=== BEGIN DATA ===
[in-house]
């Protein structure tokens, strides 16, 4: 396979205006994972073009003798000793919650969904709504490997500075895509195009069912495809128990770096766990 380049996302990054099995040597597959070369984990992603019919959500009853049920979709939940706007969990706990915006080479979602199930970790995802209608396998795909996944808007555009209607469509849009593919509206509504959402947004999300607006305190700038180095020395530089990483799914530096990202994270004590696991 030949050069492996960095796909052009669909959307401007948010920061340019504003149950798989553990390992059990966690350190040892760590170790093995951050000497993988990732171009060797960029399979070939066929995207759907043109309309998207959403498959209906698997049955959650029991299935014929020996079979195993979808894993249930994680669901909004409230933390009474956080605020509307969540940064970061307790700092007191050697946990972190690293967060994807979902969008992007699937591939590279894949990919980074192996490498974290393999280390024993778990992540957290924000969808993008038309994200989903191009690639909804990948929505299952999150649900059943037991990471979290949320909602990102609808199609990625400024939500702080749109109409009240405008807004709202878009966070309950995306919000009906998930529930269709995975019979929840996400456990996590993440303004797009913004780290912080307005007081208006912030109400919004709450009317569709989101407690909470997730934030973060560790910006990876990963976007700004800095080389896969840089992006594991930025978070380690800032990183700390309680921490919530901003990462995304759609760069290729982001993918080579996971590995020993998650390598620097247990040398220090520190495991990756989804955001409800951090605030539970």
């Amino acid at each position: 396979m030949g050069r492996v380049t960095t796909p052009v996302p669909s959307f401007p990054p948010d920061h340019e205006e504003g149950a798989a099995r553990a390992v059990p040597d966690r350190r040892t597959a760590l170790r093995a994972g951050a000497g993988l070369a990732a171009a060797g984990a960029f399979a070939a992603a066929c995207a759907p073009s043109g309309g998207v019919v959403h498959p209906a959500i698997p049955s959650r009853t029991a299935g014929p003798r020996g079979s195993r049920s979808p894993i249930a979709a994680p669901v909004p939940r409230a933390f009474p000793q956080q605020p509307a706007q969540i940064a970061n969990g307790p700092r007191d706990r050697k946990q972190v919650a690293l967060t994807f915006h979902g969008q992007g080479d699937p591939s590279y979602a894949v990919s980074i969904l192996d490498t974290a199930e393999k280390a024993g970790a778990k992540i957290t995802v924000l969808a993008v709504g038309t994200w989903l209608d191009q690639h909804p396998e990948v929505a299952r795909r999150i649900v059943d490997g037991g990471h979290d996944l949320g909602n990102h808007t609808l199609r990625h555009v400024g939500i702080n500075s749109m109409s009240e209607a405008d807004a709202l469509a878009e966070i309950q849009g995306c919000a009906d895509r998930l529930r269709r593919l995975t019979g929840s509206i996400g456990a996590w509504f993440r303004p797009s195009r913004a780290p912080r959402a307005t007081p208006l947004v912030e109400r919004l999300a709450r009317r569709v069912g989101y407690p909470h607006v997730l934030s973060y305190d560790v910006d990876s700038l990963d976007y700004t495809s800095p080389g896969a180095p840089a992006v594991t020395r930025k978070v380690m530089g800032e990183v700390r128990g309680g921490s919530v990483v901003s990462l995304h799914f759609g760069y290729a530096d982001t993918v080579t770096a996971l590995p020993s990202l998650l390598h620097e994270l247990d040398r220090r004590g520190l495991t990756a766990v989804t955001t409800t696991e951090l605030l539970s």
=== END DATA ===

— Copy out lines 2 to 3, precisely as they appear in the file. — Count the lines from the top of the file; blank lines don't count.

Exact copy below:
């Protein structure tokens, strides 16, 4: 396979205006994972073009003798000793919650969904709504490997500075895509195009069912495809128990770096766990 380049996302990054099995040597597959070369984990992603019919959500009853049920979709939940706007969990706990915006080479979602199930970790995802209608396998795909996944808007555009209607469509849009593919509206509504959402947004999300607006305190700038180095020395530089990483799914530096990202994270004590696991 030949050069492996960095796909052009669909959307401007948010920061340019504003149950798989553990390992059990966690350190040892760590170790093995951050000497993988990732171009060797960029399979070939066929995207759907043109309309998207959403498959209906698997049955959650029991299935014929020996079979195993979808894993249930994680669901909004409230933390009474956080605020509307969540940064970061307790700092007191050697946990972190690293967060994807979902969008992007699937591939590279894949990919980074192996490498974290393999280390024993778990992540957290924000969808993008038309994200989903191009690639909804990948929505299952999150649900059943037991990471979290949320909602990102609808199609990625400024939500702080749109109409009240405008807004709202878009966070309950995306919000009906998930529930269709995975019979929840996400456990996590993440303004797009913004780290912080307005007081208006912030109400919004709450009317569709989101407690909470997730934030973060560790910006990876990963976007700004800095080389896969840089992006594991930025978070380690800032990183700390309680921490919530901003990462995304759609760069290729982001993918080579996971590995020993998650390598620097247990040398220090520190495991990756989804955001409800951090605030539970």
């Amino acid at each position: 396979m030949g050069r492996v380049t960095t796909p052009v996302p669909s959307f401007p990054p948010d920061h340019e205006e504003g149950a798989a099995r553990a390992v059990p040597d966690r350190r040892t597959a760590l170790r093995a994972g951050a000497g993988l070369a990732a171009a060797g984990a960029f399979a070939a992603a066929c995207a759907p073009s043109g309309g998207v019919v959403h498959p209906a959500i698997p049955s959650r009853t029991a299935g014929p003798r020996g079979s195993r049920s979808p894993i249930a979709a994680p669901v909004p939940r409230a933390f009474p000793q956080q605020p509307a706007q969540i940064a970061n969990g307790p700092r007191d706990r050697k946990q972190v919650a690293l967060t994807f915006h979902g969008q992007g080479d699937p591939s590279y979602a894949v990919s980074i969904l192996d490498t974290a199930e393999k280390a024993g970790a778990k992540i957290t995802v924000l969808a993008v709504g038309t994200w989903l209608d191009q690639h909804p396998e990948v929505a299952r795909r999150i649900v059943d490997g037991g990471h979290d996944l949320g909602n990102h808007t609808l199609r990625h555009v400024g939500i702080n500075s749109m109409s009240e209607a405008d807004a709202l469509a878009e966070i309950q849009g995306c919000a009906d895509r998930l529930r269709r593919l995975t019979g929840s509206i996400g456990a996590w509504f993440r303004p797009s195009r913004a780290p912080r959402a307005t007081p208006l947004v912030e109400r919004l999300a709450r009317r569709v069912g989101y407690p909470h607006v997730l934030s973060y305190d560790v910006d990876s700038l990963d976007y700004t495809s800095p080389g896969a180095p840089a992006v594991t020395r930025k978070v380690m530089g800032e990183v700390r128990g309680g921490s919530v990483v901003s990462l995304h799914f759609g760069y290729a530096d982001t993918v080579t770096a996971l590995p020993s990202l998650l390598h620097e994270l247990d040398r220090r004590g520190l495991t990756a766990v989804t955001t409800t696991e951090l605030l539970s």